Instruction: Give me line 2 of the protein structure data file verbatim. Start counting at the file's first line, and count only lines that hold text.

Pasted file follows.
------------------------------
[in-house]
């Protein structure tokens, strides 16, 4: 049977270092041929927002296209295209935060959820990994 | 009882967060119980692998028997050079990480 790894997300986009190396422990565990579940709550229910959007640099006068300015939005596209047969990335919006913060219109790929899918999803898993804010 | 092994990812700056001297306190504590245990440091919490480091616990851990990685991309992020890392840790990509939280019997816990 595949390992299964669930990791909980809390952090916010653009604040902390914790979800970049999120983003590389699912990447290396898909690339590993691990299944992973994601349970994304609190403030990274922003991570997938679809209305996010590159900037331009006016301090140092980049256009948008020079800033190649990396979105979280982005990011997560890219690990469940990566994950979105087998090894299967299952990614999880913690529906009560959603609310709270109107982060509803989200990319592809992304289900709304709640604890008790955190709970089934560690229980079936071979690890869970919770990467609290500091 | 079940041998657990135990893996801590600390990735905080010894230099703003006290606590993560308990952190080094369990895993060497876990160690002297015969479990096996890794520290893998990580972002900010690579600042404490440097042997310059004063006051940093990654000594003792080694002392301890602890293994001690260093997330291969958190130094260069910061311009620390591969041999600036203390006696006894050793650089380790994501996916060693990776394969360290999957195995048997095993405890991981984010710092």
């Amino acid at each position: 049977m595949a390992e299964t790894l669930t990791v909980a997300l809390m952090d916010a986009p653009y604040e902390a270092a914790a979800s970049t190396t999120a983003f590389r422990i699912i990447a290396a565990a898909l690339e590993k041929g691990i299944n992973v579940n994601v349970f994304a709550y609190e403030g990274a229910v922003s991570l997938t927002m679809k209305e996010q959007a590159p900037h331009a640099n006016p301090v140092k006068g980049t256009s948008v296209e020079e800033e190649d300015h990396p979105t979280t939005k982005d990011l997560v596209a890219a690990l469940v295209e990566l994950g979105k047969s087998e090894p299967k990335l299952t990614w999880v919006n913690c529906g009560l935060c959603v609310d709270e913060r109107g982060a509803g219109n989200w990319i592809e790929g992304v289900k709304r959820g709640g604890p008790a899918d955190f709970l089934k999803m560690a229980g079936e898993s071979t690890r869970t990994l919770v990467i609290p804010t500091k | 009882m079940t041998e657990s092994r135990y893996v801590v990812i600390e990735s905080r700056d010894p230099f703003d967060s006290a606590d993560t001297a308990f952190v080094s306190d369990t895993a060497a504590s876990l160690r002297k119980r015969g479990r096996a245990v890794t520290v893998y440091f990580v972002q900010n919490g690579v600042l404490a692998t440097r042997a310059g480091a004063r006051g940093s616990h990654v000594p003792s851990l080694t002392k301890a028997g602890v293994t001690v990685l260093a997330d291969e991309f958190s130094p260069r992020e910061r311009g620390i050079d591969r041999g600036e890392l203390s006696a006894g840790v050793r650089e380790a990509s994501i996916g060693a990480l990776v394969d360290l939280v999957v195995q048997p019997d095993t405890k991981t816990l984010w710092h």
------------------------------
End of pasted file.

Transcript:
């Protein structure tokens, strides 16, 4: 049977270092041929927002296209295209935060959820990994 | 009882967060119980692998028997050079990480 790894997300986009190396422990565990579940709550229910959007640099006068300015939005596209047969990335919006913060219109790929899918999803898993804010 | 092994990812700056001297306190504590245990440091919490480091616990851990990685991309992020890392840790990509939280019997816990 595949390992299964669930990791909980809390952090916010653009604040902390914790979800970049999120983003590389699912990447290396898909690339590993691990299944992973994601349970994304609190403030990274922003991570997938679809209305996010590159900037331009006016301090140092980049256009948008020079800033190649990396979105979280982005990011997560890219690990469940990566994950979105087998090894299967299952990614999880913690529906009560959603609310709270109107982060509803989200990319592809992304289900709304709640604890008790955190709970089934560690229980079936071979690890869970919770990467609290500091 | 079940041998657990135990893996801590600390990735905080010894230099703003006290606590993560308990952190080094369990895993060497876990160690002297015969479990096996890794520290893998990580972002900010690579600042404490440097042997310059004063006051940093990654000594003792080694002392301890602890293994001690260093997330291969958190130094260069910061311009620390591969041999600036203390006696006894050793650089380790994501996916060693990776394969360290999957195995048997095993405890991981984010710092």